The Bill, I am sorry to say, addresses only some of those issues. Given the disproportionately high burden overall that EU renewable energy targets will place on renewable electricity generation in the UK, and given the gulf between where we need to be and where we are, it is hard to escape the conclusion that the Government will need to revisit their renewable energy policy even before the ink is dry on the Bill.

Finally, renewables policy in the next phase may need to focus even more on the natural advantages enjoyed by the British Isles. As the main bulwark against the fierce North Atlantic, a high proportion of Europe's wind blows across our shores. For the same reason, we are buffeted by power for ocean waves. With a huge and complex island coastline, we have access unparalleled in Europe to the push and pull of tidal forces.

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We have a national interest, therefore, in ensuring—if it can be done—that economic technologies for harnessing those energy sources are developed as quickly as possible. As we all understand, however, progress on the national front is not a sufficient condition of real progress on climate change. We will resolve the issue of burgeoning carbon emissions across the planet only if we act globally. That means above all that the EU, the US and other rapidly developing countries must come together to put a global and ever-reducing cap on carbon and institute a regime of carbon pricing and trading. As a nation, we must do all we can to foster that coming together, but we will have the moral authority—let alone a moral compass—to lead that debate if we put our own house in order first.

The Bill is a welcome step on the way, but we have a very long journey ahead of us.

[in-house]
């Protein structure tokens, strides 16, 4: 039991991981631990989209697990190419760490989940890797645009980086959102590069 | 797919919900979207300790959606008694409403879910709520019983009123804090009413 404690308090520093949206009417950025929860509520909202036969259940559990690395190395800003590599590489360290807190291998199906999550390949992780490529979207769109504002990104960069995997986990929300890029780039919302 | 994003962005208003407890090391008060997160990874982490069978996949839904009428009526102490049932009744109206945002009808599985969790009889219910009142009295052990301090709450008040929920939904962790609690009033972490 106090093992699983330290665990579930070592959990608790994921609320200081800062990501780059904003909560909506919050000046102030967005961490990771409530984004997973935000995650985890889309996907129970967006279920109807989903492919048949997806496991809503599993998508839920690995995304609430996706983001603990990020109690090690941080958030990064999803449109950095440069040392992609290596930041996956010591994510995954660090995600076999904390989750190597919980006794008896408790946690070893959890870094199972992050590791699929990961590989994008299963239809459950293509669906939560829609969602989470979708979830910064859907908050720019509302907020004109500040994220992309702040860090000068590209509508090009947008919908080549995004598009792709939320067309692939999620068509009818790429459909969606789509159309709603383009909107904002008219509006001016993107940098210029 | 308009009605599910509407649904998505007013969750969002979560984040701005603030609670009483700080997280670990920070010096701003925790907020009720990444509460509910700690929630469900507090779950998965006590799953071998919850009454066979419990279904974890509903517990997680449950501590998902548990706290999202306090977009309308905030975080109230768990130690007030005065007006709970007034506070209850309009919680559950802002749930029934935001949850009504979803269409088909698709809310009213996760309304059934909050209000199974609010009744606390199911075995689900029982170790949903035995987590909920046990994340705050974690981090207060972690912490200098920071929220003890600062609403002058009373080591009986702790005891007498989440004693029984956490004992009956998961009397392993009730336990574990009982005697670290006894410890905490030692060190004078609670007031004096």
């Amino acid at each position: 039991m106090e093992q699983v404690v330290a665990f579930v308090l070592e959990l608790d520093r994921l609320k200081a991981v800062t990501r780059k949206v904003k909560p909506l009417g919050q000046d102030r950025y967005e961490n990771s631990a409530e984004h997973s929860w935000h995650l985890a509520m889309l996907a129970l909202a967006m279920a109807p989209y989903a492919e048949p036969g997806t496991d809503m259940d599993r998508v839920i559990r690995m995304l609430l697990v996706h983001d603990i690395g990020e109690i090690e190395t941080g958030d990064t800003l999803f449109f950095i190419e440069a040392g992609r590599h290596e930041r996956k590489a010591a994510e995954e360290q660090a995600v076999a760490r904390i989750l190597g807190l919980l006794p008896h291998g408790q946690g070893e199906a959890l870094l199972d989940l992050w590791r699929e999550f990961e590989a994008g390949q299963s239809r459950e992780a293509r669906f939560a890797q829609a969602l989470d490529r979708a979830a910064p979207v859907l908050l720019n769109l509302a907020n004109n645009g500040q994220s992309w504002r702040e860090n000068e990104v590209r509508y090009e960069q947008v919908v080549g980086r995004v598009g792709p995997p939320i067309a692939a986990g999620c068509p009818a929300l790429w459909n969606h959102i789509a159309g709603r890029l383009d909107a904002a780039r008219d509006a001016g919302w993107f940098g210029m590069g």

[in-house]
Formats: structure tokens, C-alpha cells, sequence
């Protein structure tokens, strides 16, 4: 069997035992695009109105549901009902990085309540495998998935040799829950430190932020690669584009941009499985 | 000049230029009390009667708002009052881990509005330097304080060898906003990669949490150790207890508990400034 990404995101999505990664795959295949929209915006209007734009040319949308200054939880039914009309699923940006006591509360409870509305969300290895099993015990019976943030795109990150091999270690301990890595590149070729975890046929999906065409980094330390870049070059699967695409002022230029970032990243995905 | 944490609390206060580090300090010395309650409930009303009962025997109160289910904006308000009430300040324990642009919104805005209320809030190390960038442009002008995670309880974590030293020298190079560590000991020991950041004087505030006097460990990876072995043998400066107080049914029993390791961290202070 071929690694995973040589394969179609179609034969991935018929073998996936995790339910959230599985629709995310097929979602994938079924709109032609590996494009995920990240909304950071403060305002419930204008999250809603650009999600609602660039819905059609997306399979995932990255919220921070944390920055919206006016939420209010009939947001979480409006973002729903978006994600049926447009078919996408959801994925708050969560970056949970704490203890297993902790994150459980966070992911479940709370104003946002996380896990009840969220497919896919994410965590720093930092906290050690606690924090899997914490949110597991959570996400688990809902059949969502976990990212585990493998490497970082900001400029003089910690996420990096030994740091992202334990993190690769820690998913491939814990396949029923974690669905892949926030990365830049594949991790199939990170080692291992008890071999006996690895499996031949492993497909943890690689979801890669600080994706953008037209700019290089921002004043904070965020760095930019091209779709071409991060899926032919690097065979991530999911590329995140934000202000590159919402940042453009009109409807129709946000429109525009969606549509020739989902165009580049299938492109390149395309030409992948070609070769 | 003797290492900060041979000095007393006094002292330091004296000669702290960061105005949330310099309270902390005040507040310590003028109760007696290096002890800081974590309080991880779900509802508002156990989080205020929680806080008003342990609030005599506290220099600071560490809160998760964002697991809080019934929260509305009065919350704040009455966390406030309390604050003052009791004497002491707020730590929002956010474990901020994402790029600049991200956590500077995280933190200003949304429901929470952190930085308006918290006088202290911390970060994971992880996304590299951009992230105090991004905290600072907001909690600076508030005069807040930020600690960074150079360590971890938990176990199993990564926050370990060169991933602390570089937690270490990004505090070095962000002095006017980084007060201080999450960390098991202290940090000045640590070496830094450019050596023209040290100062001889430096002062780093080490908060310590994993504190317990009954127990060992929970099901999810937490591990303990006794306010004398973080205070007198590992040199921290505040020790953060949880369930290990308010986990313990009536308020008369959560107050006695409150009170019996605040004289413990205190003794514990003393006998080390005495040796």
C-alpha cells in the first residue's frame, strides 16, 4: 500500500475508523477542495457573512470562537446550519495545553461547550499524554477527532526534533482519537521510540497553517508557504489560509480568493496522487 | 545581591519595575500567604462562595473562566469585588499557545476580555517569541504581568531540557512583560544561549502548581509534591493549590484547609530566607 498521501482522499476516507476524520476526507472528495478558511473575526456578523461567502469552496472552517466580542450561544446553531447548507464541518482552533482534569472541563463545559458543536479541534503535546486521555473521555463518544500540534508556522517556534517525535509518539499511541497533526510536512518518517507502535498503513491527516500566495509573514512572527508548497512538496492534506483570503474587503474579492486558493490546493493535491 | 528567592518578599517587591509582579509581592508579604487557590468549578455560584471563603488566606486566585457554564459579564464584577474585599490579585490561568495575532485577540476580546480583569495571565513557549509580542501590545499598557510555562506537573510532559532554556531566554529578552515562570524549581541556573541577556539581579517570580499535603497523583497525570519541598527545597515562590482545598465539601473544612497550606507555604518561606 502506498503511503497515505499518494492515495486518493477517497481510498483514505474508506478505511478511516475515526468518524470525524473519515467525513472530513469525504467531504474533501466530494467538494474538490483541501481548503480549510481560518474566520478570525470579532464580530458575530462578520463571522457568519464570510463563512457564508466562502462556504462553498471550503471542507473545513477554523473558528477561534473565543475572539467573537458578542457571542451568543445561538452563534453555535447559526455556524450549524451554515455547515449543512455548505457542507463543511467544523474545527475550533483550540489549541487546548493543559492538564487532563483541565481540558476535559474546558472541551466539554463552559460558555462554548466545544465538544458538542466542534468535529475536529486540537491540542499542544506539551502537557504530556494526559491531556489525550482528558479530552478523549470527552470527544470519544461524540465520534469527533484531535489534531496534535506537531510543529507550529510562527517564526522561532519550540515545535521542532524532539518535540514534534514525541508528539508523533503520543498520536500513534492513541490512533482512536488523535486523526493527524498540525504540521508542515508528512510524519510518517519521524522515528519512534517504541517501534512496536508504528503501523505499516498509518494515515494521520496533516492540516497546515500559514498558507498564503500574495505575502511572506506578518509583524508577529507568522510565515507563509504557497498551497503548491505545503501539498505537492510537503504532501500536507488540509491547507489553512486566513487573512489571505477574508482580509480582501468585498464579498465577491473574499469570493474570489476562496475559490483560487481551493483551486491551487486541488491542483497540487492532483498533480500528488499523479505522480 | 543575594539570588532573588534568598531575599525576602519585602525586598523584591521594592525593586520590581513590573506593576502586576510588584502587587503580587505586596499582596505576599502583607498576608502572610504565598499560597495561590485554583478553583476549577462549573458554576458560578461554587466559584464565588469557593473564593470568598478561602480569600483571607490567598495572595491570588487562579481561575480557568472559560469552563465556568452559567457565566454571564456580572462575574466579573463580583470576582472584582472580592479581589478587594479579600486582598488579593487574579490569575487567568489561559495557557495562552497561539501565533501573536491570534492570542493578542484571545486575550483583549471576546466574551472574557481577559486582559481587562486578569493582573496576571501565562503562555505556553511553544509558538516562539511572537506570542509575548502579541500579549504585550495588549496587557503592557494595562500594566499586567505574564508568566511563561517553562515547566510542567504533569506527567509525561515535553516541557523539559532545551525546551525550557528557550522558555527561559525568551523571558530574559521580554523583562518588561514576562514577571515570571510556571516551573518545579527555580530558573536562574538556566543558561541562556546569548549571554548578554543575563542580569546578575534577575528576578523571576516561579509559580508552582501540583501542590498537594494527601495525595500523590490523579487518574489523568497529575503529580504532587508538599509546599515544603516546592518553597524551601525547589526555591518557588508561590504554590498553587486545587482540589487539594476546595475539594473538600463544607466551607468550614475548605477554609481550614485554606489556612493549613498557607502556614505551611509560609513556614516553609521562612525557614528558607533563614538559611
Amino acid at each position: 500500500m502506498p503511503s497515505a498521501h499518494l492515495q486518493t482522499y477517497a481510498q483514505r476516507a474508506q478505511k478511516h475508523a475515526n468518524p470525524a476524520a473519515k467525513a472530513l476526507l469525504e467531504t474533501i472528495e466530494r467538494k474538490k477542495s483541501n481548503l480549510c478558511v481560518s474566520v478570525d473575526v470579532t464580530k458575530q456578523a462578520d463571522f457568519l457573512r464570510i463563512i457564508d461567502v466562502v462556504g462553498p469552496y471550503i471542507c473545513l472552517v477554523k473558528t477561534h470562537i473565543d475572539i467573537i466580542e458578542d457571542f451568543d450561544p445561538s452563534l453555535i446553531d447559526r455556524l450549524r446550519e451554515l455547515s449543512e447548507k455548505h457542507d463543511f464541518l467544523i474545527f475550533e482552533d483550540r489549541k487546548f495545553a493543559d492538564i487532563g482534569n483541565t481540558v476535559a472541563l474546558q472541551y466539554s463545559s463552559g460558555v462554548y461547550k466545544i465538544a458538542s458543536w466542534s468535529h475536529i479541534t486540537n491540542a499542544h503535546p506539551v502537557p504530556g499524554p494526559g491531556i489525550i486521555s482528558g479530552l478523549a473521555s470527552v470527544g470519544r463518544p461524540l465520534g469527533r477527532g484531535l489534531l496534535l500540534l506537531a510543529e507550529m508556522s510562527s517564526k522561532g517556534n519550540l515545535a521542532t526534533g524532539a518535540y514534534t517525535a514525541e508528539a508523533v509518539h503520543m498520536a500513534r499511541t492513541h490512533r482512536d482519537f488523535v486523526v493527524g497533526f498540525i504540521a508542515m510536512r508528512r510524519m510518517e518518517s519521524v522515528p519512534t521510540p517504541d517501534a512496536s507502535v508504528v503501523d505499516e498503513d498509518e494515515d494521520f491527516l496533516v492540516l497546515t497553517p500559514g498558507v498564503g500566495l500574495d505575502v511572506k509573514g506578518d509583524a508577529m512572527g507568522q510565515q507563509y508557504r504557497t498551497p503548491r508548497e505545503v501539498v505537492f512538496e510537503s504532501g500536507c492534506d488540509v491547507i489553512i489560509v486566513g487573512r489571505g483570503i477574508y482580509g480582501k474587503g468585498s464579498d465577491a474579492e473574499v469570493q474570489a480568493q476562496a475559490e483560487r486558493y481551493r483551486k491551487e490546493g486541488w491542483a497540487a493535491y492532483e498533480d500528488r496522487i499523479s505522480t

4.33 pm

Lord Truscott: My Lords, in taking part in this debate, I declare my relevant energy interests as stated in the Register of Lords’ Interests and as recorded by the Advisory Committee on Business Appointments.

The greatest security challenge for the 21st century will be the competition for natural resources, primarily water, food and energy. Global warming, population growth and increased competition for resources from elephant emerging economies make that inevitable. From Sakhalin Island to Ashgabat, from Baku to Caracas, from the Arctic north to the southern tip of Africa, we are witnessing a new global great game for influence and resources.

There is nothing new about resource nationalism and the desire of producing nations to keep control of the lion’s share of the profits from their oil, gas and other natural commodities. We have been here before as recently as the oil spike of the 1970s. As the noble Lord, Lord Redesdale, pointed out, with oil touching a record $129 a barrel and with future prices touching $140 a barrel at least until 2016, the era of cheap energy seems well and truly over for the foreseeable future, as suggested by the noble Lord, Lord Birt. There is, however, no real evidence that we have reached peak oil prices, but the global levelof competition for dwindling resources and evermore investment-intensive extractive processes in often hostile political and geological territory is increasing.

The issues that we are debating today in your Lordships’ House echo across Europe and beyond. Central to this discussion is balancing our long-term energy needs with our long-term environmental responsibilities. This debate has a particular resonance in the UK.

It is relatively uncontroversial to say that the UK’s energy profile is going through a transition. I was fortunate and privileged to serve as the Energy Minister in the old Department of Trade and Industry—the DTI, since renamed BERR, or the Department for Business, Enterprise and Regulatory Replication.

Noble Lords: Oh!

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Lord Truscott: My Lords, I am sorry. Did I get that wrong? I am proud to have been involved in drawing up the 2007 Energy White Paper that looked to address many of the energy issues before noble Lords today.

Before turning to the Bill, it is worth dwelling on the wider energy context. As I have mentioned, large portions of the world’s proven hydrocarbons are located in politically unstable or unpredictable environments. Some 80 per cent of oil and gas resources are controlled by national Governments. Security of supply is an issue, and we need to ensure that we do not become dependent on any one country or any one form of energy.